You’re welcome! Thanks for taking a look and getting past the pure FP part. I’m happy to discuss FP if you’re interested, but I definitely didn’t come here to evangelize FP. :wink:

FWIW, at a high level, the benefits gained from pure FP run in the same direction as the benefits of structured concurrency: they both put the caller in control and therefore make code easier to reason about.

The semantics are somewhat different in a world of pure FP with reified IO computations but aside from that I can see the similarities.

Thank you for highlighting the differences so clearly! For some reason it didn’t click for me until I read this. The potential for fiber leaks has always been something I didn’t like about the Zio design. It’s really interesting to see more clearly now how the Zio design could be modified to avoid that possibility. Making the potential for running fibers escaping a scope visible in the type signature would definitely make things easier to reason about.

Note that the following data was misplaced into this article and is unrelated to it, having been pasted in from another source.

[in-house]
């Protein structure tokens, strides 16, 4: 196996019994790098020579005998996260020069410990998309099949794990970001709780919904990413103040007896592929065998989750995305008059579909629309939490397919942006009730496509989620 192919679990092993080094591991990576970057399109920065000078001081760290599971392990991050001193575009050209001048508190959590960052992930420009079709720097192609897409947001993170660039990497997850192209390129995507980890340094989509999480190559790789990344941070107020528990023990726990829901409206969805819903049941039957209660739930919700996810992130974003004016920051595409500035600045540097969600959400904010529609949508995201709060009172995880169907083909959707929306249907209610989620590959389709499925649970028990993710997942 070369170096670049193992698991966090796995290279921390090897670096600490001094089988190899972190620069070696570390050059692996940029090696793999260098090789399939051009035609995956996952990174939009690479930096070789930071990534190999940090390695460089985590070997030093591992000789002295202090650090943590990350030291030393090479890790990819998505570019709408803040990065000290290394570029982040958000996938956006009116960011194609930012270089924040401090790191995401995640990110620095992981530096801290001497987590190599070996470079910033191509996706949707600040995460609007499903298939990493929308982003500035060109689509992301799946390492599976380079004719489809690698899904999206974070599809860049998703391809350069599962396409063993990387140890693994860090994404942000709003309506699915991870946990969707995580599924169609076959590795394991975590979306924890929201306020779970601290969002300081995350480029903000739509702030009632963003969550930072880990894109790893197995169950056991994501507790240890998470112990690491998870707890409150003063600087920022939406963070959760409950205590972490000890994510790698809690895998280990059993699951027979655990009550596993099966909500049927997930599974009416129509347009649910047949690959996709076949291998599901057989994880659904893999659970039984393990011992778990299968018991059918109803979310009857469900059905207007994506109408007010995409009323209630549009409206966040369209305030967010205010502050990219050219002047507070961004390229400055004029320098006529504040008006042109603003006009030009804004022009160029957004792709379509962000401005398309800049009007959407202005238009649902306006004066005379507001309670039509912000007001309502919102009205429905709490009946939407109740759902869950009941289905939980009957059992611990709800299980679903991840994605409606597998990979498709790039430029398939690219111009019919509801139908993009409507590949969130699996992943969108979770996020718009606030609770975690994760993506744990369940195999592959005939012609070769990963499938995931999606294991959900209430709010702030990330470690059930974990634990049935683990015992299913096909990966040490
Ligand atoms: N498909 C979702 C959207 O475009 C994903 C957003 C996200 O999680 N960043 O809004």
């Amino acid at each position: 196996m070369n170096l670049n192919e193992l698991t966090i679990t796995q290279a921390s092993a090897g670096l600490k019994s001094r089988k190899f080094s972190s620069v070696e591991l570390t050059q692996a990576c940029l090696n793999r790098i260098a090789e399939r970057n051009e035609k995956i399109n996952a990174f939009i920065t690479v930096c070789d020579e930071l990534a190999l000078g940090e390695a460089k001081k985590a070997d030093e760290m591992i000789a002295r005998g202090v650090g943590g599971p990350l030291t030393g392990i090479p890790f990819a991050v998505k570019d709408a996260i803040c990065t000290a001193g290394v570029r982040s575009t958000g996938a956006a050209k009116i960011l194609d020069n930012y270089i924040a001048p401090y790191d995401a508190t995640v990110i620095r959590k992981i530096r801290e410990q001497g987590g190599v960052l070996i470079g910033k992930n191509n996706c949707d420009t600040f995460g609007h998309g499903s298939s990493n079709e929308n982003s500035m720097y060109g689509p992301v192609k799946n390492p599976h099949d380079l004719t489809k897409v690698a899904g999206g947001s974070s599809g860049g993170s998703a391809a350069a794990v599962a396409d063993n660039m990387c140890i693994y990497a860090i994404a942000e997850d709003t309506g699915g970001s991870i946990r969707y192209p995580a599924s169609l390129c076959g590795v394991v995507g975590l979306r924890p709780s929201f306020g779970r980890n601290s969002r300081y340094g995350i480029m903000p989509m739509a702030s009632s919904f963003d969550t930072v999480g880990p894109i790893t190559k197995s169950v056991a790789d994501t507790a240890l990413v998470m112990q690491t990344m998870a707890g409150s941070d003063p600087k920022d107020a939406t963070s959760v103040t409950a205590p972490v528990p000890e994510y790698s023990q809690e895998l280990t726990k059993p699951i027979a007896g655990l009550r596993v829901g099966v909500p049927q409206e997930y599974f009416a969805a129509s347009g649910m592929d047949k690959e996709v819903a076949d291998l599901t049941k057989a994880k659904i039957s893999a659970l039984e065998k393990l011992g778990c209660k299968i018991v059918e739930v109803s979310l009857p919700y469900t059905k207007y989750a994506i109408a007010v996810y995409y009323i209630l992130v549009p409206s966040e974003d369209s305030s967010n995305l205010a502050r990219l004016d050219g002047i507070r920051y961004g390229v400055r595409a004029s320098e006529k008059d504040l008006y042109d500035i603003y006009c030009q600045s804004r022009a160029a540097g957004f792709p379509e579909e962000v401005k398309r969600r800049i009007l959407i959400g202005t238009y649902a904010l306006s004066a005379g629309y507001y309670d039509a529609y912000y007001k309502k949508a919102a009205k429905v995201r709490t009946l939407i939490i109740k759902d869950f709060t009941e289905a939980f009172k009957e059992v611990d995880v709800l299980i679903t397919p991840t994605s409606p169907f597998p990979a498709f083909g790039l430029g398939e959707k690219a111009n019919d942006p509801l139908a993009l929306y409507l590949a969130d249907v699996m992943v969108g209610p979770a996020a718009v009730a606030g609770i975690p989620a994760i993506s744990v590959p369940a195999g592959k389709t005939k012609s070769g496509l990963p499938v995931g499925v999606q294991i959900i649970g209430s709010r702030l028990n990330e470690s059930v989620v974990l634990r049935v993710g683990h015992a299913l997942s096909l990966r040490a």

The plan for the Swift library I have worked on has been to see if I can get away with keeping the fiber mechanism entirely private to the implementation by providing the right set of higher level primitives along the lines of par, race, etc. It’s not clear to me whether this is a good idea or not (and if so, what the minimum set of primitives would need to be).

So I am curious to learn more about use cases for fibers that need to outlive the scope that created them (but not the nursery that they were started with). These are the use cases that would motivate exposing lower level primitives (fibers, nurseries, etc) outside the library. Do you have any thoughts in this area?

This is very nice and makes the idea of exposing low level primitives like fork and join much more palatable.